Zika – the Challenge in 2016. : ThyBlackMan

Wednesday, August 21, 2019

Zika – the Challenge in 2016.

May 17, 2016 by  
Filed under Health, News, Opinion, Weekly Columns

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(ThyBlackMan.com) The Zika virus tops the news about infectious disease in 2016. In February, the World Health Organization (WHO) declared a Public Health Emergency of International Concern (PHEIC) regarding Zika because of related birth defects.

The consequences of Zika are so severe for unborn babies that the Centers for Disease Control and Prevention (CDC) announced recently that pregnant women should not attend the 2016 Summer Olympics in Rio de Janeiro, Brazil. Zika is spreading rapidly throughout South and Central America, the Caribbean and the South Pacific, and Brazil is the country most impacted by the virus.

For adults, Zika symptoms are generally mild, but for the unborn fetus, the results are tragic. Microcephaly, a brain defect, can occur. Many Brazilian newborns were born with microcephaly over the past year. The baby’s head is much smaller at birth than normal andZIKA-2016 their brain may not develop fully or properly. There is no vaccine and no cure for microcephaly and the effects on health and quality of life can be severe.

Additional deficiencies seen in unborn babies with Zika include:

  • eye defects
  • hearing deficits
  • diminished growth
  • severe brain defects

Although the Zika virus is transmitted primarily through mosquito bites, it can also be spread through unprotected sex with an infected male. The best prevention method you can choose is to avoid mosquito bites while visiting any of the affected areas and after returning home from those areas, according to the CDC. A condom should be used for all sexual activity because the virus lasts longer in semen than it does in blood. Babies can be infected by their mothers who get Zika during pregnancy. Details are provided at www.cdc.gov/zika online.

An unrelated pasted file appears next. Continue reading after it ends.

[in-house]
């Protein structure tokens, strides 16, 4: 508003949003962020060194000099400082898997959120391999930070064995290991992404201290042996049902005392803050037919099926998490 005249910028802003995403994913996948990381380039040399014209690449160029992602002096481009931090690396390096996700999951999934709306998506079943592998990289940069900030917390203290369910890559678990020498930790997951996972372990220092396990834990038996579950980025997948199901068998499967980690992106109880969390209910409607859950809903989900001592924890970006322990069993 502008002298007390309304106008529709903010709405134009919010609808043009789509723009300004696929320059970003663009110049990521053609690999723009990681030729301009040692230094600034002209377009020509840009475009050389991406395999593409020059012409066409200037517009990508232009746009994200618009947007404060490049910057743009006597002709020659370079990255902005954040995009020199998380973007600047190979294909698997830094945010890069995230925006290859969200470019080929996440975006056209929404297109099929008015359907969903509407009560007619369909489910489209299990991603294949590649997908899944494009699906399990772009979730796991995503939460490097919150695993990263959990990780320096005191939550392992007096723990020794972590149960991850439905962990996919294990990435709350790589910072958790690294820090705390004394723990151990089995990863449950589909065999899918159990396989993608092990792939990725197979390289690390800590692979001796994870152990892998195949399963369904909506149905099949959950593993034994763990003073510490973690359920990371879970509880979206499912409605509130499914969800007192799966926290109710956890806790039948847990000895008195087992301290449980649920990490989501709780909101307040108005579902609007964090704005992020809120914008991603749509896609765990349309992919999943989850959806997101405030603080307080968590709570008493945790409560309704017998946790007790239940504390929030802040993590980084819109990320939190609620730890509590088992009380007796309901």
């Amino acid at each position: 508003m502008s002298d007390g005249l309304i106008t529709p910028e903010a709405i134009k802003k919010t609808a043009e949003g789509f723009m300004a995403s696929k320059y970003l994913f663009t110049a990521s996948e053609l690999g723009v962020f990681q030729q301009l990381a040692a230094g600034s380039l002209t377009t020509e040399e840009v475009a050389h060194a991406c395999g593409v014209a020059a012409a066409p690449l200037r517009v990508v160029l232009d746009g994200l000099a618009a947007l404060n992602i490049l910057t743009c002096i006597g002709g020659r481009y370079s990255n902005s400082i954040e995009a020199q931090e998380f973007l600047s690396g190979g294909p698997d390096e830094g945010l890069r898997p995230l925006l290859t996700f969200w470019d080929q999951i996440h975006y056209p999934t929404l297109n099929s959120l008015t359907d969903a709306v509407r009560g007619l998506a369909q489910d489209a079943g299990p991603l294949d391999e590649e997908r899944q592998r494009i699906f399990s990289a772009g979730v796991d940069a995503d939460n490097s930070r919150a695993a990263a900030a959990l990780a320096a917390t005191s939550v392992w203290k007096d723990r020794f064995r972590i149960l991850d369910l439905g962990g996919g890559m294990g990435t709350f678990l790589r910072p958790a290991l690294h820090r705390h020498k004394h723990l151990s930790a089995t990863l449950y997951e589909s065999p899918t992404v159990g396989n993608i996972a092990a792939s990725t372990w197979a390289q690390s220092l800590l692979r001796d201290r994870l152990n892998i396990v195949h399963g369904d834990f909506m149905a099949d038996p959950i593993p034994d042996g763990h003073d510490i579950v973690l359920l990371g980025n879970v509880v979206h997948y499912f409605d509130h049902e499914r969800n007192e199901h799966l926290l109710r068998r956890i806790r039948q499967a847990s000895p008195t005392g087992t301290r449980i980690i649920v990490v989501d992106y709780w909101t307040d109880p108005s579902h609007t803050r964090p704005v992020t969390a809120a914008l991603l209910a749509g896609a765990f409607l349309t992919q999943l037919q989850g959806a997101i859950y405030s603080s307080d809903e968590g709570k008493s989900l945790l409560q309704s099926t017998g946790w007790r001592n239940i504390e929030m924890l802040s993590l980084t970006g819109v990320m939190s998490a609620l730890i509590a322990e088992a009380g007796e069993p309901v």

WHO estimates that the Zika virus could impact 4 million people across Central and South America, the Caribbean, and the South Pacific by the end of 2016. As of May 11, over 500 cases of Zika have been reported in the U.S. The majority are travel-related.

Most infected people will not be sick enough to go to a hospital or to their own doctor. But the impact on a fetus can be powerful. Men and pregnant women should talk with their healthcare providers about sexual partners who may be infected, whether via travel or sexual activity. They may wish to be tested for other STDs if they have had unprotected sex. Free STD clinics throughout the U.S. offer testing for most STDs.

The virus features in infected adults may appear as fever, rash, joint pain, and conjunctivitis (red eyes), according to the CDC. Muscle pain and headache might also be present. The CDC recommends rest, fluids to prevent dehydration and acetaminophen or paracetamol for pain and fever. If you have these symptoms while pregnant and fear you may have contracted Zika through sexual contact or a travel-related mosquito bite, talk to your healthcare provider to determine whether your fetus may be at risk.

Staff Writer; Charles Moore

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